It is an interesting time to be thinking about immunization practices, as the world is in the middle of a health pandemic without a vaccine. World Immunization Week is from April 24th-30th and the World Health Organization (WHO) is highlighting the benefits of vaccines and worldwide progress regarding vaccine coverage.
The goal is to demonstrate the value of vaccines
The main objectives of the #VaccinesWork for All campaign are to demonstrate the value of vaccines, increase engagement surrounding global immunization, and promote the importance of vaccines to improve the health of everyone around the world.
World Immunization Week crosses over with National Infant Immunization Week, which specifically pinpoints the importance of protecting children under 2 from vaccine-preventable diseases.
According to the Centers for Disease Control and Prevention (CDC), major achievements among infants and young children worldwide include:
- Vaccines have drastically reduced infant deaths and disabilities caused by preventable disease in the U.S.
- Through immunization, we can now protect infants and children from 14 vaccine-preventable diseases before age two.
- Routine childhood immunization among children born from 1994-2018 will prevent:
- an estimated 419 million illnesses,
- 8 million hospitalizations, and
- 936,000 early deaths over the course of their lifetimes.
“This is for a net savings of $406 billion in direct costs and $1.9 trillion in total economic impact,” says the CDC.
There are gains, but we still need progress
According to the WHO, nearly 20 million children are still unvaccinated and under-vaccinated worldwide. The WHO states that many low- and middle-income countries have made progress regarding immunization coverage, but that there are still gains to make.
“Despite gains, all targets for disease elimination – including measles, rubella, and maternal and neonatal tetanus – are unlikely to be achieved by the end of 2020. Over the last two years, the world has seen multiple outbreaks of measles, diphtheria, pertussis, and other vaccine-preventable diseases,” says the WHO.
The CDC states that although U.S. child vaccination is high, it is misinformation that can put communities at risk. “When misleading information spreads, vaccination coverage can fall and increase the risk for outbreaks of vaccine-preventable diseases. For example, from January 1 to December 31, 2019, over 1,200 individual cases of measles were confirmed in 31 states. This is the greatest number of measles cases reported in the U.S. since 1992.”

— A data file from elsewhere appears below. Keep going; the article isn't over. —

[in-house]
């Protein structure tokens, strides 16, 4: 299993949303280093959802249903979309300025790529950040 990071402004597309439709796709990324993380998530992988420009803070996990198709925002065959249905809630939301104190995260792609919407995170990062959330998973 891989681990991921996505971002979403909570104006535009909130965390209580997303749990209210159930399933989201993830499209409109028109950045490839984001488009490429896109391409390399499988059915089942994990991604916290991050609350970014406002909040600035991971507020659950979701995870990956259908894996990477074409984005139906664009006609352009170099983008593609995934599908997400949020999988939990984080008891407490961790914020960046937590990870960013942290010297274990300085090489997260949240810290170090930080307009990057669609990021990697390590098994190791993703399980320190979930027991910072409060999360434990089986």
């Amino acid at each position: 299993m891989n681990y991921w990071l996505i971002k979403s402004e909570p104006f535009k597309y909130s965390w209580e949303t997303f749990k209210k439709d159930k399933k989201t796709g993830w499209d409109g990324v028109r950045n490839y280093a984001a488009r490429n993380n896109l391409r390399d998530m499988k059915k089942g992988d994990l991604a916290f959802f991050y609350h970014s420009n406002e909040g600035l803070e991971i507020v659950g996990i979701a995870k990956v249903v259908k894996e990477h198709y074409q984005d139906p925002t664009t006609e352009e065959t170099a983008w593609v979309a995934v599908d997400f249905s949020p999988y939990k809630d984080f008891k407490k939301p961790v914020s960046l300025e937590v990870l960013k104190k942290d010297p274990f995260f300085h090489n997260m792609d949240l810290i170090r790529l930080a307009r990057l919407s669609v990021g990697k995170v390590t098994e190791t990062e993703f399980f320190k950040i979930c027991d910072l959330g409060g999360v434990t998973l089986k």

The WHO plans to utilize World Immunization Week to highlight the need to address immunization gaps, increase investments in vaccines and immunization, and continue to progress in order to decrease disease and save lives.
The WHO says that “expanding access to immunization is vital for achieving Sustainable Development Goals, poverty reduction, and universal health coverage. It’s a fundamental strategy in achieving other health priorities, from controlling viral hepatitis, to curbing antimicrobial resistance, and providing a platform for adolescent health and improving antenatal and newborn care.”
Vaccines are for everyone, everywhere
From infants to the elderly population, and everyone in between, the CDC and the WHO, have stated that vaccines can improve the health and well-being of everyone, anywhere.
The Director-General of the WHO, Dr. Tedros Adhanom Ghebreyesus, says that “vaccines are one of our most important tools for preventing outbreaks and keeping the world safe. While most children today are being vaccinated, far too many are left behind. Unacceptably, it’s often those who are most at risk (the poorest, the most marginalized, those touched by conflict or forced from their homes) who are persistently missed.”
So what is the WHO asking of countries and communities around the world through their World Immunization Week?
The WHO says that countries must do two things:
- intensify efforts to ensure all people receive the lifesaving benefits of vaccines
- work to sustain the progress that has been made
From April 24th-30th, the WHO has carved out a designated time to reflect on the importance of vaccines and focus on providing education and resources to communities around the world.
At Orbis Biosciences, we are dedicated to working together internally, and with our community and industry partners, to improve the quality of health for individuals of all ages, nationalities, and socio-economic backgrounds.
Now more than ever we are seeing researchers, community members, health industry leaders, and frontline workers coming together to protect and save the lives of others, and we couldn’t be more proud.
The World Health Organization has created The Vaccine Safety Net, which is a global network of websites that provides reliable information about vaccines.
The WHO has also provided the following videos for more information about vaccines:
How do vaccines work?
Why should I get vaccinated?
The Centers for Disease Control and Prevention has put together vaccination resources for parents: